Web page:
In place of bread, I was given a sort of cake made from the piñon nuts, and not unpalatable, but a poor substitute for the food to which I had been accustomed. When my day's toil was over, Wakometkla, motioning me to follow him, led the way into an adjoining apartment, and pointing to a rude couch of skins, indicated that it was to be my resting place for the night. Wearied by my unaccustomed labor, I threw myself down without the formality of undressing, and was soon buried in deep and dreamless slumber.Valley of the Comanches.
At an early hour on the following morning I was awakened by Wakometkla, and found myself much refreshed by the first night's sound sleep I had enjoyed for many days. I was again conducted to the scene of my labors of the day previous and soon found myself at work again. This time, however, I was set at a different employment from that in which I had been hitherto engaged. Seated upon the earthen floor, with a large flat stone before me, I picked over and separated the various strange herbs, sorting them into heaps; the medicine man stood by and directed my operations, uttering a grunt of approval when he saw that I comprehended his pantomimic instructions. At length, seeming satisfied that I could complete the task without further assistance, he left me, and for several hours I worked on alone. About the middle of the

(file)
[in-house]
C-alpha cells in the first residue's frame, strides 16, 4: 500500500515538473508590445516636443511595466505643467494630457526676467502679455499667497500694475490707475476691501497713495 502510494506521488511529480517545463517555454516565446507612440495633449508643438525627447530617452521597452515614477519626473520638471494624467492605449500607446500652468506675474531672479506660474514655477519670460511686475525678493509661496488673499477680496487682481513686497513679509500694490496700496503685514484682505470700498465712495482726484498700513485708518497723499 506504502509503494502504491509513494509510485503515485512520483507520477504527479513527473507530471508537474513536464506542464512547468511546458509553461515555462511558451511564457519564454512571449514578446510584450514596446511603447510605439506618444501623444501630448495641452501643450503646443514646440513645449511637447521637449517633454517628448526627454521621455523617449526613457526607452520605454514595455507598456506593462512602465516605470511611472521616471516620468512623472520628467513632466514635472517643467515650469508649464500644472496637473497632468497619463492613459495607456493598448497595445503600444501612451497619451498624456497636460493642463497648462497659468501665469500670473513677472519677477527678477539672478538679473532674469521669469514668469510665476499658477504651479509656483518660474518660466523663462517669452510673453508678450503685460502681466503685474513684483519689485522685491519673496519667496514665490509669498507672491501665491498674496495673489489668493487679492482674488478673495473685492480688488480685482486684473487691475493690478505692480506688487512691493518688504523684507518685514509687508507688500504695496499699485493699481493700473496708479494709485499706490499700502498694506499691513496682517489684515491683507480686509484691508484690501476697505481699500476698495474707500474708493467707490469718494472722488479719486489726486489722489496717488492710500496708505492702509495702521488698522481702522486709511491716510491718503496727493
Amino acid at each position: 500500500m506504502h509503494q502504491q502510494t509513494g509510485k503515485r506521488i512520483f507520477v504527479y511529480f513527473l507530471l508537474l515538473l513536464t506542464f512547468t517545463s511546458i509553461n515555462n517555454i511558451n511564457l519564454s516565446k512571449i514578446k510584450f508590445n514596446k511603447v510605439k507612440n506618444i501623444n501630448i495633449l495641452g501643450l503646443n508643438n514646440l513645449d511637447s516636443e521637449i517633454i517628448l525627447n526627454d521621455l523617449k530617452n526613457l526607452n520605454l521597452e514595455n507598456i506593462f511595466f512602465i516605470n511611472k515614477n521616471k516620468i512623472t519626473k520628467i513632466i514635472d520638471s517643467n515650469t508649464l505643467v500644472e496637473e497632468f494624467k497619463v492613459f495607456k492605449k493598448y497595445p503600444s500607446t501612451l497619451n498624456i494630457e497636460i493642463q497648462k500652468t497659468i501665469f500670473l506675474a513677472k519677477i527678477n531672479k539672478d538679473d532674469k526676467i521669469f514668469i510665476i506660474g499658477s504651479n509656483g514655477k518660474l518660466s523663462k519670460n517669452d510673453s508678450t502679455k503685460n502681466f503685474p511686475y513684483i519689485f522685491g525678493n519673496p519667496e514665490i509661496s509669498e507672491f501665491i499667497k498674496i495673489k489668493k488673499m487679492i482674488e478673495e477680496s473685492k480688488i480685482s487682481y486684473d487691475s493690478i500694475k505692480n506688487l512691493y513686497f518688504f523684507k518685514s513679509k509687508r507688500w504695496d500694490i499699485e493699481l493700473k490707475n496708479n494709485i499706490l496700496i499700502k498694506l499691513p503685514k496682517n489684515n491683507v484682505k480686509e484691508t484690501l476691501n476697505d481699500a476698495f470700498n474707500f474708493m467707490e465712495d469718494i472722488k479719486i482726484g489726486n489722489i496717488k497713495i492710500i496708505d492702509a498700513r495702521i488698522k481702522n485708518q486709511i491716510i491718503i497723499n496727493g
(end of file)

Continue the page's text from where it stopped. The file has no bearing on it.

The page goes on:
forenoon, I had nearly finished my labor, when Wakometkla suddenly entered and motioned me to rise and follow him; we passed through several apartments and entered the mystery room. Approaching a recess in one corner, my master drew back a curtain of skins and disclosed an aperture of considerable size; this he entered and disappeared for a moment, but quickly returned, bearing in his hand a metallic circlet which glittered in the light of the lambent flame that arose from the altar; as he approached me I saw that it was a rudely fashioned collar of silver, its surface covered with engraved lines and strange cabalistic characters; this he speedily fastened around my neck in such a way that I could not displace it, and again motioned me to follow him; leaving me entirely in the dark, as to the object or meaning of this singular proceeding. Reaching the first terrace of the temple, we descended to the plain and passed through the main street of the village until we reached its outskirts.White Eagle, Camanche chief.
Although wondering greatly what new experience I was about to meet with, I could not fail to notice the great respect with which my strange protector was treated, a respect seemingly not unmixed with awe. Many curious glances were cast at me as we passed through the crowd of idlers and "dandies" who lounged about the open space before the temple, but no word was spoken as they drew back to make way for us.Wild Horse, Camanche.
At the edge of the plain, and standing apart from